When I saw that 78% of the response time has been spent on a transaction row lock contention I immediately verified that there are no bitmap indexes nor unindexed foreign keys (using Tom Kyte script http://tkyte.blogspot.com/2009/10/httpasktomoraclecomtkyteunindex.html) on this OLTP 10gR2 data base.
So what else then?
In the process of trouble shooting you should remember; remember what have you read in the past few months or sometime in the past couple of years ago?  Oh yes, I did remember that Jonathan Lewis has blogged on a similar case (http://jonathanlewis.wordpress.com/2008/02/06/trouble-shooting-2/#more-320) .  Then I did understand that the TX – row lock contention wait event could be just a side effect of this read by other session wait event on which I should concentrate my efforts. Typical scenario is that an end user starts an update and locks a couple of rows. This update is followed by a critical query which, in normal situation completes in a fraction of seconds, starts doing an extreme amount of physical I/O. In the meantime other sessions will request the same data from the same block and start waiting for the physical I/O of the first session to complete putting data in the buffer cache. This is the read by other session wait event.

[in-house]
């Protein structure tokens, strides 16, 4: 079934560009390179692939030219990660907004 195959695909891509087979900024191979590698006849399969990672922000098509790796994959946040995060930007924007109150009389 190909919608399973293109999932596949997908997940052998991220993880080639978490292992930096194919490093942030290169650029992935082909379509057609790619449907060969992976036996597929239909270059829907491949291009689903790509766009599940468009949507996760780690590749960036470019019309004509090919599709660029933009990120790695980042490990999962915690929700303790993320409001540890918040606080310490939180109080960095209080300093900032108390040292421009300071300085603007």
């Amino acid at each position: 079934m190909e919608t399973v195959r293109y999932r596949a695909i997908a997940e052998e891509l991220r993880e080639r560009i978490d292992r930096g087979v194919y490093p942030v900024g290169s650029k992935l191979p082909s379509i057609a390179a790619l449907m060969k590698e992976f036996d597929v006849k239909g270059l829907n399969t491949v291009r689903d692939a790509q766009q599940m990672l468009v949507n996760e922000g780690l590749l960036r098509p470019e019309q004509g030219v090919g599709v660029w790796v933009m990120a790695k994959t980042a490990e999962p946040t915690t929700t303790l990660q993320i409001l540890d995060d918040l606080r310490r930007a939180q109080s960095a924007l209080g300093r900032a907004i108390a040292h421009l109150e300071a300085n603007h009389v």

The second day, I was still thinking about the first AWR report when I received a second AWR corresponding to a fresh problem that occurred right an hour ago. And here below is that new report:

All this seems now very coherent. There is no TX-row lock contention wait event in this new report. There is more than 67% of the response time have been spent on the read by other session wait event while the remaining 30% has been allocated to the db file sequential read wait event.